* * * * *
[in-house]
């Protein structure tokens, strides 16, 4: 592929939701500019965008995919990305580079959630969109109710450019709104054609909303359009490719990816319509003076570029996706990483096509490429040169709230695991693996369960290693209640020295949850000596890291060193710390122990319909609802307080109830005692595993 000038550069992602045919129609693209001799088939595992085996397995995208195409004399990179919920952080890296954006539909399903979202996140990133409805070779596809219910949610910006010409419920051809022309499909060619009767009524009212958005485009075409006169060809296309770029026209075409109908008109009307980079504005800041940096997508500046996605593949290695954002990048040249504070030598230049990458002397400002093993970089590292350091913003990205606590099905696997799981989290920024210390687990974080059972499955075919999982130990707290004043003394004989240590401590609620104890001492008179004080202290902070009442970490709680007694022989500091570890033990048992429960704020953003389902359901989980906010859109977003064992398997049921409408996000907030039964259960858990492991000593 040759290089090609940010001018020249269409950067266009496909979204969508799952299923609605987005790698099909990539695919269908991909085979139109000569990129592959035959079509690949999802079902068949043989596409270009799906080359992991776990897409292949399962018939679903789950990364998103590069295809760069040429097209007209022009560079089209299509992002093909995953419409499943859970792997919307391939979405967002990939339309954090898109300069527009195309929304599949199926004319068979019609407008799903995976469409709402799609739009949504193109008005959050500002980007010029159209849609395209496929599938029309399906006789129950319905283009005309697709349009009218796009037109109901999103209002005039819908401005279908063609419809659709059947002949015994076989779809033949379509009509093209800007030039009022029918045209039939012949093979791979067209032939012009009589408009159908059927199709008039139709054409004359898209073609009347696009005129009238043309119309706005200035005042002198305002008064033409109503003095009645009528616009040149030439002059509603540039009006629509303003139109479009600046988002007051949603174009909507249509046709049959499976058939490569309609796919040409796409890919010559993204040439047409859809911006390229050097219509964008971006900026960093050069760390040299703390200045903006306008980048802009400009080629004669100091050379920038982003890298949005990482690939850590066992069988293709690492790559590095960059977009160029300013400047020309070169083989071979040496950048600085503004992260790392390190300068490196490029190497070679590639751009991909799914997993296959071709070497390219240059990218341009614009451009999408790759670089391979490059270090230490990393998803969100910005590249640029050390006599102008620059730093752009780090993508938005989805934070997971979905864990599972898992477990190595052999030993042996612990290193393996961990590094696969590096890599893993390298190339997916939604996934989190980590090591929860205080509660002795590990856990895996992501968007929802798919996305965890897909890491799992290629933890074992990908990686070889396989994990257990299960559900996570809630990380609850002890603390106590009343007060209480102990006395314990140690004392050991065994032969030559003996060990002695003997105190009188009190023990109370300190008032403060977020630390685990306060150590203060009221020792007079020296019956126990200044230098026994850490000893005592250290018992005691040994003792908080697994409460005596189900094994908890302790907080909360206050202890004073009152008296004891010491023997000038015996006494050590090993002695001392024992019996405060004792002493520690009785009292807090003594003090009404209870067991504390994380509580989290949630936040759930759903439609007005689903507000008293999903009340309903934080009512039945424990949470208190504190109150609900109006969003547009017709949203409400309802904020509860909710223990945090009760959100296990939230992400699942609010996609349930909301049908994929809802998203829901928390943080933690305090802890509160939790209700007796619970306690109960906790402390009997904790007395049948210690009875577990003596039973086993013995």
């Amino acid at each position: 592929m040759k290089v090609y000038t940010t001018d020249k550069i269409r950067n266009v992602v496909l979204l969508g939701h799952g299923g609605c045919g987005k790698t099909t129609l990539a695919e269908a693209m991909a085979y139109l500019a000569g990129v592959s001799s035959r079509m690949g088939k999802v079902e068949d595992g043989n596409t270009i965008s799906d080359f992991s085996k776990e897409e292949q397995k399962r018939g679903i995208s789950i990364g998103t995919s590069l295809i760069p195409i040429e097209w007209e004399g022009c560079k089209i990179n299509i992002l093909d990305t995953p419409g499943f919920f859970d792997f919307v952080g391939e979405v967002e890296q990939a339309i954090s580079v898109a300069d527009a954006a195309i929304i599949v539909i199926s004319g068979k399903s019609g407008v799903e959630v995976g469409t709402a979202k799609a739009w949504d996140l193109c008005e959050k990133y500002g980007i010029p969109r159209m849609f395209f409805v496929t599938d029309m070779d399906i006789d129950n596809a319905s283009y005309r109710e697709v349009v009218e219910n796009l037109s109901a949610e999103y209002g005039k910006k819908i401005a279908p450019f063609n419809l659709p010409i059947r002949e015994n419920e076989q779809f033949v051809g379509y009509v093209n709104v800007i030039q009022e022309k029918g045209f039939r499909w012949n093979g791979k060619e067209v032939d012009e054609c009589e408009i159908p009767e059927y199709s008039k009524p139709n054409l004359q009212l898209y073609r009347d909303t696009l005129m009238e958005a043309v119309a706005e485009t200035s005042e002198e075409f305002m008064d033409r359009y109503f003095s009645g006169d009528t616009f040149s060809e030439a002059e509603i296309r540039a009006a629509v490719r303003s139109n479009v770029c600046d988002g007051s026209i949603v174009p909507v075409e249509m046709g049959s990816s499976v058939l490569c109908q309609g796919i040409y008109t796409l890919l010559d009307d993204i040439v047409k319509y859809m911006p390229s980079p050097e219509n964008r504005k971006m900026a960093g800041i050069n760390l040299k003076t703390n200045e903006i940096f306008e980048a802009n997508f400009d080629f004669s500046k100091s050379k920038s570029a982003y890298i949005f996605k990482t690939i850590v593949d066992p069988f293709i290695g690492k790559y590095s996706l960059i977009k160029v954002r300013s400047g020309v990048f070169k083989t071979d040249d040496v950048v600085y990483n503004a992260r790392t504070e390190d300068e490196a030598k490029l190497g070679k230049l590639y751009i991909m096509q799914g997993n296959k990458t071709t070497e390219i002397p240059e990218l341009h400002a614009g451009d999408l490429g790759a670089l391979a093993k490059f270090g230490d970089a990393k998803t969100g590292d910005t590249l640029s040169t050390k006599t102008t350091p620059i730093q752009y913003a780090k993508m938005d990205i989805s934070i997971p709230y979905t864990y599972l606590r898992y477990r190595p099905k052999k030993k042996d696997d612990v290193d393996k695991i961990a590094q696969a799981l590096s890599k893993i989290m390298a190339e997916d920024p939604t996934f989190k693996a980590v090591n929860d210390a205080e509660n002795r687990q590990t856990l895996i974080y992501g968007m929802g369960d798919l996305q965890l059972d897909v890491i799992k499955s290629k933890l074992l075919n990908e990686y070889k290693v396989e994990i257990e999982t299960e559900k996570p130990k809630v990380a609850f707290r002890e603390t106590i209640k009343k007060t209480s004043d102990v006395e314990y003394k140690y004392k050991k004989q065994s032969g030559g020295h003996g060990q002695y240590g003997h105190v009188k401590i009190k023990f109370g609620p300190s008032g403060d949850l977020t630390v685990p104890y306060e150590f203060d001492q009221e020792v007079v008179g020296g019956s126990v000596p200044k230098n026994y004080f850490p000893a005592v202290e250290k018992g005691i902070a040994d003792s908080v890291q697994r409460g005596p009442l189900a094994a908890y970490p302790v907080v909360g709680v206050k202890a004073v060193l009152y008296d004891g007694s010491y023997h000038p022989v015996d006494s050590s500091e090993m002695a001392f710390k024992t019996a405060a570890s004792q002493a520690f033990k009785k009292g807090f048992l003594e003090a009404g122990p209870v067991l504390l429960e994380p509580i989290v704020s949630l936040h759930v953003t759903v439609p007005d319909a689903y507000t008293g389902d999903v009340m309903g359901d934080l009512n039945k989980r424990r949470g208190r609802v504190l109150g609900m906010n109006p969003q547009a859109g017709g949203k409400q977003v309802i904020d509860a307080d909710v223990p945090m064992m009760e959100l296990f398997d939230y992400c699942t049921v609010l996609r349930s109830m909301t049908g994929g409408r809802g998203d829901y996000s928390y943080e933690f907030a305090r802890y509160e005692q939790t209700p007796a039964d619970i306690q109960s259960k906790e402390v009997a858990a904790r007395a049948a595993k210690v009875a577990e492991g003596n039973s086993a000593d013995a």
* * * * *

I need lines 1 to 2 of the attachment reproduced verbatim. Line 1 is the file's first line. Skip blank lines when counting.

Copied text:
[in-house]
């Protein structure tokens, strides 16, 4: 592929939701500019965008995919990305580079959630969109109710450019709104054609909303359009490719990816319509003076570029996706990483096509490429040169709230695991693996369960290693209640020295949850000596890291060193710390122990319909609802307080109830005692595993 000038550069992602045919129609693209001799088939595992085996397995995208195409004399990179919920952080890296954006539909399903979202996140990133409805070779596809219910949610910006010409419920051809022309499909060619009767009524009212958005485009075409006169060809296309770029026209075409109908008109009307980079504005800041940096997508500046996605593949290695954002990048040249504070030598230049990458002397400002093993970089590292350091913003990205606590099905696997799981989290920024210390687990974080059972499955075919999982130990707290004043003394004989240590401590609620104890001492008179004080202290902070009442970490709680007694022989500091570890033990048992429960704020953003389902359901989980906010859109977003064992398997049921409408996000907030039964259960858990492991000593 040759290089090609940010001018020249269409950067266009496909979204969508799952299923609605987005790698099909990539695919269908991909085979139109000569990129592959035959079509690949999802079902068949043989596409270009799906080359992991776990897409292949399962018939679903789950990364998103590069295809760069040429097209007209022009560079089209299509992002093909995953419409499943859970792997919307391939979405967002990939339309954090898109300069527009195309929304599949199926004319068979019609407008799903995976469409709402799609739009949504193109008005959050500002980007010029159209849609395209496929599938029309399906006789129950319905283009005309697709349009009218796009037109109901999103209002005039819908401005279908063609419809659709059947002949015994076989779809033949379509009509093209800007030039009022029918045209039939012949093979791979067209032939012009009589408009159908059927199709008039139709054409004359898209073609009347696009005129009238043309119309706005200035005042002198305002008064033409109503003095009645009528616009040149030439002059509603540039009006629509303003139109479009600046988002007051949603174009909507249509046709049959499976058939490569309609796919040409796409890919010559993204040439047409859809911006390229050097219509964008971006900026960093050069760390040299703390200045903006306008980048802009400009080629004669100091050379920038982003890298949005990482690939850590066992069988293709690492790559590095960059977009160029300013400047020309070169083989071979040496950048600085503004992260790392390190300068490196490029190497070679590639751009991909799914997993296959071709070497390219240059990218341009614009451009999408790759670089391979490059270090230490990393998803969100910005590249640029050390006599102008620059730093752009780090993508938005989805934070997971979905864990599972898992477990190595052999030993042996612990290193393996961990590094696969590096890599893993390298190339997916939604996934989190980590090591929860205080509660002795590990856990895996992501968007929802798919996305965890897909890491799992290629933890074992990908990686070889396989994990257990299960559900996570809630990380609850002890603390106590009343007060209480102990006395314990140690004392050991065994032969030559003996060990002695003997105190009188009190023990109370300190008032403060977020630390685990306060150590203060009221020792007079020296019956126990200044230098026994850490000893005592250290018992005691040994003792908080697994409460005596189900094994908890302790907080909360206050202890004073009152008296004891010491023997000038015996006494050590090993002695001392024992019996405060004792002493520690009785009292807090003594003090009404209870067991504390994380509580989290949630936040759930759903439609007005689903507000008293999903009340309903934080009512039945424990949470208190504190109150609900109006969003547009017709949203409400309802904020509860909710223990945090009760959100296990939230992400699942609010996609349930909301049908994929809802998203829901928390943080933690305090802890509160939790209700007796619970306690109960906790402390009997904790007395049948210690009875577990003596039973086993013995």